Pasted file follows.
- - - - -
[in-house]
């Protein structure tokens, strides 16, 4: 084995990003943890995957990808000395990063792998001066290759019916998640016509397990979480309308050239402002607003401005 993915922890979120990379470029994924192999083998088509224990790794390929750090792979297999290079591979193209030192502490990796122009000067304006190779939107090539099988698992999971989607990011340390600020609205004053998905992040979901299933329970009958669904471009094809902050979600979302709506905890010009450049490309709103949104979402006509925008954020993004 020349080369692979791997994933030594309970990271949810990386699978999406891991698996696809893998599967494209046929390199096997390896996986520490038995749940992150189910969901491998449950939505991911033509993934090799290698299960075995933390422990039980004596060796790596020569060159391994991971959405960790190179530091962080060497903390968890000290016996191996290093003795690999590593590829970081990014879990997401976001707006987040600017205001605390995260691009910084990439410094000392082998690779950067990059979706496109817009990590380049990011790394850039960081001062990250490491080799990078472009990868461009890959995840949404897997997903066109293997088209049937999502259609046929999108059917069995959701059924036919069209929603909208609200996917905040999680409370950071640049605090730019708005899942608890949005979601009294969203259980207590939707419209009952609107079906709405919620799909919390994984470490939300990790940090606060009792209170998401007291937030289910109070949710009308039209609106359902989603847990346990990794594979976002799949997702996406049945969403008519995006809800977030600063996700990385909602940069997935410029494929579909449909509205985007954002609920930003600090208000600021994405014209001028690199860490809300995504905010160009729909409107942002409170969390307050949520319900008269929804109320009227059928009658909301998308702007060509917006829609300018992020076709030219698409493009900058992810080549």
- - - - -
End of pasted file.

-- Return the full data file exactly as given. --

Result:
[in-house]
């Protein structure tokens, strides 16, 4: 084995990003943890995957990808000395990063792998001066290759019916998640016509397990979480309308050239402002607003401005 993915922890979120990379470029994924192999083998088509224990790794390929750090792979297999290079591979193209030192502490990796122009000067304006190779939107090539099988698992999971989607990011340390600020609205004053998905992040979901299933329970009958669904471009094809902050979600979302709506905890010009450049490309709103949104979402006509925008954020993004 020349080369692979791997994933030594309970990271949810990386699978999406891991698996696809893998599967494209046929390199096997390896996986520490038995749940992150189910969901491998449950939505991911033509993934090799290698299960075995933390422990039980004596060796790596020569060159391994991971959405960790190179530091962080060497903390968890000290016996191996290093003795690999590593590829970081990014879990997401976001707006987040600017205001605390995260691009910084990439410094000392082998690779950067990059979706496109817009990590380049990011790394850039960081001062990250490491080799990078472009990868461009890959995840949404897997997903066109293997088209049937999502259609046929999108059917069995959701059924036919069209929603909208609200996917905040999680409370950071640049605090730019708005899942608890949005979601009294969203259980207590939707419209009952609107079906709405919620799909919390994984470490939300990790940090606060009792209170998401007291937030289910109070949710009308039209609106359902989603847990346990990794594979976002799949997702996406049945969403008519995006809800977030600063996700990385909602940069997935410029494929579909449909509205985007954002609920930003600090208000600021994405014209001028690199860490809300995504905010160009729909409107942002409170969390307050949520319900008269929804109320009227059928009658909301998308702007060509917006829609300018992020076709030219698409493009900058992810080549």